But before 30 days had passed, the company began closing down operations on a selected number of ranches where production had been paralyzed completely by the strike. Threats were made to cease production at others. The reason given was that the workers refused to put in overtime, the company denies that it violated the agreement.

By January 11 of this year, 14 of the company's 19 ranches on the Pacific coast were no longer operating, transforming the dispute into a matter of serious national concern. Close to 75% of United Brands' banana-growing workforce had been idled, with potentially serious draining effects on the country's economy.

A United Brands spokesperson reached in Washington acknowledged that "we cut back production and purchases in Panama ...but in harmony with ...the highest levels of the Panamanian government." He blamed the action on a "a fantastic surplus of bananas on the market."

However, recent statements in the company's 1982 annual report show that United Brands did not look favorably on the government's intervention in the wage structure of the industry. "Government-mandated wage increases in Panama," the statement reads, "increased costs of production in many areas."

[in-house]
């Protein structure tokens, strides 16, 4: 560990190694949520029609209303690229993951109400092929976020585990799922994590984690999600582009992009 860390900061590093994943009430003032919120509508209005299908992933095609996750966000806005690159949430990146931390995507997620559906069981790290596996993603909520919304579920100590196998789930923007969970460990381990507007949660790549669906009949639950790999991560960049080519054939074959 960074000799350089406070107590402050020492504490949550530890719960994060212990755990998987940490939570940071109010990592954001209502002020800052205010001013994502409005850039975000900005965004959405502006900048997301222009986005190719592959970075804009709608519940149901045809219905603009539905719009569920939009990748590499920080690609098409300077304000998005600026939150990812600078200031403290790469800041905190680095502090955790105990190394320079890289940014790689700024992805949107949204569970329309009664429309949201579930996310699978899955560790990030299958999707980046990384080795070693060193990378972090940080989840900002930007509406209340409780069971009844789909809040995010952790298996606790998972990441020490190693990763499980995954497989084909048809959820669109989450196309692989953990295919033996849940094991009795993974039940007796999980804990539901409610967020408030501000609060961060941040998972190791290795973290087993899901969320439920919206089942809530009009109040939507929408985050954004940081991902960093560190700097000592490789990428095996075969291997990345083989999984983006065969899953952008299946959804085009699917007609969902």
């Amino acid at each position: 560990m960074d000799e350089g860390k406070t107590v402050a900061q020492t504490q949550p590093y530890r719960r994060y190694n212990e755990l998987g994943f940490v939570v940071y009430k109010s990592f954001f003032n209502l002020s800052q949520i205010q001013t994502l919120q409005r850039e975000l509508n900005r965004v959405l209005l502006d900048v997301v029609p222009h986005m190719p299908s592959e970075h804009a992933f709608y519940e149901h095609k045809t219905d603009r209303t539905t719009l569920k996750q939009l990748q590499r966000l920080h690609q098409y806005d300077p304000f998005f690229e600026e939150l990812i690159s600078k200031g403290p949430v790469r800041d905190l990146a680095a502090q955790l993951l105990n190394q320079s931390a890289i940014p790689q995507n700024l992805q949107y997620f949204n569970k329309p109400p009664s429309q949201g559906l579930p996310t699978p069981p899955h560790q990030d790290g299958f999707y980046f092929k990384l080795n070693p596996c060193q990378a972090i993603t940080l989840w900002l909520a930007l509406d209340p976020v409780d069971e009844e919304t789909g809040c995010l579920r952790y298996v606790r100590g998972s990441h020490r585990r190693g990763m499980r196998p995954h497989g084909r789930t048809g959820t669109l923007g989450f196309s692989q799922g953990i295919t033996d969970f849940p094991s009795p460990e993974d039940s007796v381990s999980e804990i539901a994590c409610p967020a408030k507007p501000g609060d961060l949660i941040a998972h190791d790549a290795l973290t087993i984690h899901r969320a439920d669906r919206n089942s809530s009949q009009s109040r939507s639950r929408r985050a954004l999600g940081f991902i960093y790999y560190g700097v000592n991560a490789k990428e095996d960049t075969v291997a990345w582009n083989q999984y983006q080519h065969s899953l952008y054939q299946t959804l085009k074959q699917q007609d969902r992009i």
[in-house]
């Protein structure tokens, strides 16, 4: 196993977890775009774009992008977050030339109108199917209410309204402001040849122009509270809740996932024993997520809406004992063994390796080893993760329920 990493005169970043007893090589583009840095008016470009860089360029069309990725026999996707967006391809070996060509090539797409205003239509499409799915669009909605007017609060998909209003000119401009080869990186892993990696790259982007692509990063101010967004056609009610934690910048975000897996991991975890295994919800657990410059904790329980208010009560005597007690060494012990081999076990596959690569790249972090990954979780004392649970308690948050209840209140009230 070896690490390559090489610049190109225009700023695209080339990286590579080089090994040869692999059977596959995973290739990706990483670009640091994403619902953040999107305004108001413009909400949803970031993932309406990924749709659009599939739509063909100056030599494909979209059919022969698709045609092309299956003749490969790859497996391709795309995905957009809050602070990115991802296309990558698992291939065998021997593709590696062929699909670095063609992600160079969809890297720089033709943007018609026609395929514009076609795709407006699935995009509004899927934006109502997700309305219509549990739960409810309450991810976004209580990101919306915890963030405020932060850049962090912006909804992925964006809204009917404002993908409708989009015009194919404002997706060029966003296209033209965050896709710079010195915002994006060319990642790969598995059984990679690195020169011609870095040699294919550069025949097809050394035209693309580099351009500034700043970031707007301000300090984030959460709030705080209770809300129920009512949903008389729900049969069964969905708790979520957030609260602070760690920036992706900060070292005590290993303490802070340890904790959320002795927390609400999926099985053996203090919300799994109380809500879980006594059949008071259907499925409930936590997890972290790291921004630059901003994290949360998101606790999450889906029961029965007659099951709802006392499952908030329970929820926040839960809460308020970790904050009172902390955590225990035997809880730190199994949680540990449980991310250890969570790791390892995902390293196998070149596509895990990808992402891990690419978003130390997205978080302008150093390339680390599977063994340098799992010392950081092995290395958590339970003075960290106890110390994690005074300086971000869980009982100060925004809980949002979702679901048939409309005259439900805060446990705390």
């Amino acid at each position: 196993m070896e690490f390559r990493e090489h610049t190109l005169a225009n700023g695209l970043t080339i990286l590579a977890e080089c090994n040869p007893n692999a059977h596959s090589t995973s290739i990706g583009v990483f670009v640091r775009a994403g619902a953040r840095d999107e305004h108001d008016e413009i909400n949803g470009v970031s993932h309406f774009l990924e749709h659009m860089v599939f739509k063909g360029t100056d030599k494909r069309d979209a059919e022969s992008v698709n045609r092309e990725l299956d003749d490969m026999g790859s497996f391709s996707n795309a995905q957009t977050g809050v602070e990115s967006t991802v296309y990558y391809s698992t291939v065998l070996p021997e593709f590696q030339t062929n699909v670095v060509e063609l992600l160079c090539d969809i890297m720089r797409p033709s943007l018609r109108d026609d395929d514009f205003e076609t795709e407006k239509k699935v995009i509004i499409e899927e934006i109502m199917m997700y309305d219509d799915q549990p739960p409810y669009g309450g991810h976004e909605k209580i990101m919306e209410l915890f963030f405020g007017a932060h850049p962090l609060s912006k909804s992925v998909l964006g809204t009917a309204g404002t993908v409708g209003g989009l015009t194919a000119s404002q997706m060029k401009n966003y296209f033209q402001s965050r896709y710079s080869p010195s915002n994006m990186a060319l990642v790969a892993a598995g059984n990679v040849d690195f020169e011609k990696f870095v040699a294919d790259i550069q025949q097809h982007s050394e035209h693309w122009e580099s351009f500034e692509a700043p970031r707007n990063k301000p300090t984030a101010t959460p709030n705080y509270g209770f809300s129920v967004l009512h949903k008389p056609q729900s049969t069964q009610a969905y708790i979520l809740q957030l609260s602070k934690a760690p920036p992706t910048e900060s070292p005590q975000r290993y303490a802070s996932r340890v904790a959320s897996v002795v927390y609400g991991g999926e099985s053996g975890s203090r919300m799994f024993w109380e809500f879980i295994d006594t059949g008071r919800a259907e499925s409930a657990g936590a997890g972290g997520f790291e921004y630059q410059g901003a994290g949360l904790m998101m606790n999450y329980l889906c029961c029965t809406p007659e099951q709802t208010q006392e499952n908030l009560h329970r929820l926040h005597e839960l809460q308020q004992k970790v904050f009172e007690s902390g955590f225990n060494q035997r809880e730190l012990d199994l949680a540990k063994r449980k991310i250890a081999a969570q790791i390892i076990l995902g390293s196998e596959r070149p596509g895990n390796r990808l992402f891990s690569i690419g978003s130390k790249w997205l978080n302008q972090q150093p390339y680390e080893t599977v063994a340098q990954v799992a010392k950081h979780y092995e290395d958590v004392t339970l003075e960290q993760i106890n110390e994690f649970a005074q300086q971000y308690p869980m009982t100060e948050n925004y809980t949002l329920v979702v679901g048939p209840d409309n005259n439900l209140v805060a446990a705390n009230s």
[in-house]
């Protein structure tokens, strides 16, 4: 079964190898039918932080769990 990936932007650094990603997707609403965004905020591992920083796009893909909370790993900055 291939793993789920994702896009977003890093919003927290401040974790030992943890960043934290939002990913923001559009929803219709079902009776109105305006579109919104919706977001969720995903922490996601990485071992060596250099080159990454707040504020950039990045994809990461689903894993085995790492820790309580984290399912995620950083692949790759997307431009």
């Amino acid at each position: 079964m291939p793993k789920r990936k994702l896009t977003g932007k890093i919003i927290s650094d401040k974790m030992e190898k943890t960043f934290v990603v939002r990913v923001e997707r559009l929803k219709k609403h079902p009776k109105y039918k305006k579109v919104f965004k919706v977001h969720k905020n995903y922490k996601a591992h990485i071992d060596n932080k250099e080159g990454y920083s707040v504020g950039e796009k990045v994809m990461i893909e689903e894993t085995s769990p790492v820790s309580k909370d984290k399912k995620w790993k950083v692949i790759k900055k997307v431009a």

While neither the company nor the government has admitted that major differences have existed over wages, Panama's president has made it clear that the company must share some of the blame in the labor dispute. "There's a habit of blaming the workers for everything," de la Espriella was quoted as saying recently, "as if the businessmen were saints."

The president, a much more conservative leader than the late populist President Torrijos, might have been expected to act rapidly to end the workers' strike due to the country's precarious economic situation and the overwhelming power of United Brands. But de la Espriella is attempting to hold to middle ground in the dispute. His administration needs labor support for the important Presidential elections in 1984, and for a proposed rewriting of the Panamanian Constitution, which some sectors of the labor movement oppose. He has already lost important labor support, implementing a public sector hiring and wage freeze last year.